Why foods that seem healthy may be making you sick... how to outsmart the food companies
Maneuvering the food landscape has never been more difficult. But that doesn’t mean you can’t succeed at making good decisions when grocery shopping. In this final installment, we summarize how to avoid traps and use the information on food packaging to your advantage.
Here are five things to keep in mind when you hit the grocery store:
- Be wary about any claims on food packaging. Use these only as a starting point and not as a reason to purchase a specific food item. Food companies use claims as marketing tools not as guarantees of quality or health effect. In fact, the more the item shouts about how good it is for you, the more skeptical you should become. After all, if everything is so good for us, why are we all so sick?
- Check the ingredient list. Look for length and familiar ingredients. Beware of foods that group their ingredients into components, especially if it hints at a marketing gimmick. It’s one thing to list chocolate and the sub-ingredients that make up the chocolate; it’s a different matter to start making up blends and calling out coatings to simply play with the order of ingredients or to hide all the added sugars.
- Check the nutrition panel. Look for sodium and added sugar (not too much) and fiber and potassium (as much as possible). But make sure that any fiber listed doesn’t come from simple additives (like inulin, maltodextrin and polydextrose).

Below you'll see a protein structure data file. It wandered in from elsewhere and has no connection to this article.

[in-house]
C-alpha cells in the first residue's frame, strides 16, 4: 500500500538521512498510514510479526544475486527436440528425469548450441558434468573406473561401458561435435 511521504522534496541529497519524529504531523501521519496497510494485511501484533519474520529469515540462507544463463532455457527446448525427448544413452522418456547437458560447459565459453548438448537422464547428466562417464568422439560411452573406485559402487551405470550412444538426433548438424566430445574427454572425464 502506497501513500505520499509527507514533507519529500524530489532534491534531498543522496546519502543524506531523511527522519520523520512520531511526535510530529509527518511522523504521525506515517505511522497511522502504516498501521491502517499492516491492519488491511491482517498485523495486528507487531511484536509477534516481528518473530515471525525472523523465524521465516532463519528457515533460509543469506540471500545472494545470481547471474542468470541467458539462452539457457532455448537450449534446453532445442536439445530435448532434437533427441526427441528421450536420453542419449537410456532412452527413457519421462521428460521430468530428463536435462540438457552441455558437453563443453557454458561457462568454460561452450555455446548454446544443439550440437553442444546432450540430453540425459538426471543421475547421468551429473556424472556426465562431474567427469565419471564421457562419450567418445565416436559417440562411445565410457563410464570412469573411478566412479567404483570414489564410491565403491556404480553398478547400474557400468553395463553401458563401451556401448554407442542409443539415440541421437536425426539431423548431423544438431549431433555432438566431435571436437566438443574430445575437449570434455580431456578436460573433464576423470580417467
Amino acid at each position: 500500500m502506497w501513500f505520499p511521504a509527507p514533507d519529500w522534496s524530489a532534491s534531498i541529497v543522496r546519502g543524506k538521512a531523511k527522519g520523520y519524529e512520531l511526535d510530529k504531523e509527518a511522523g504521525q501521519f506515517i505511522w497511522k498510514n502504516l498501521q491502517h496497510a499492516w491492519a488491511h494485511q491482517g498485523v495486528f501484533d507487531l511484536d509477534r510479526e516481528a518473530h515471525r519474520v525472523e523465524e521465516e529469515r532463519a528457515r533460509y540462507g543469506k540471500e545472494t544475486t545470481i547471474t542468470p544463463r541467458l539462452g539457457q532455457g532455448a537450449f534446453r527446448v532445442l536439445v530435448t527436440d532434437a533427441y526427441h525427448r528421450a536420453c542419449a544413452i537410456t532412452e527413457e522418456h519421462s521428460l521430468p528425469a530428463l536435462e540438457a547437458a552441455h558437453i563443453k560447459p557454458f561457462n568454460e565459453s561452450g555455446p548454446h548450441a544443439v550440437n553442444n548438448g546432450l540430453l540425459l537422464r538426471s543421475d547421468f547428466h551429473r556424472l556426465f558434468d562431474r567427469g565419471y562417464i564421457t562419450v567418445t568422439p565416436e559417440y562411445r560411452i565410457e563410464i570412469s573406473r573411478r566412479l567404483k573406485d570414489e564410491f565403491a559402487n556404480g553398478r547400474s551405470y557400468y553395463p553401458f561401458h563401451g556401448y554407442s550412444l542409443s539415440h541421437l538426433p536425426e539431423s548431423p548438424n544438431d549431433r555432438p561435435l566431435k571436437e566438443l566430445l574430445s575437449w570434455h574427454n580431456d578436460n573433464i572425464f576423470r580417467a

- Beware of inexpensive packaged foods. Getting a packaged food product onto a store shelf has significant costs associated with it. That doesn’t leave much to devote to high quality ingredients. There’s a reason a package of organic strawberry breakfast bars costs less than a small container of organic strawberries. Inexpensive processed foods are made with cheap ingredients and typically skimp on those that help promote health.
- Remember that the healthiest items in the grocery store have no claims, ingredient lists or nutrition panels -- or packaging. These are the fruits, vegetables, herbs and leafy greens found in the produce aisle. Here’s where to fill up your cart! All of these foods contain fiber, antioxidants, vitamins and various micronutrients vital for health. They are also naturally sodium- and cholesterol-free, have no added sugars and are great sources of potassium.
That's a lot to keep track of. And it’s ridiculous that so much scrutiny is required to avoid being duped while trying to eat better.
But, until manufacturers care more about your health than their bottom line, incorporate these strategies into your grocery shopping routine as much as you can. Over time, you will become a much better judge of what is real and what is marketing hype. And you’ll notice how much better you can feel when you trade out foods that help build disease for those that build health -- like Step One Foods -- instead.
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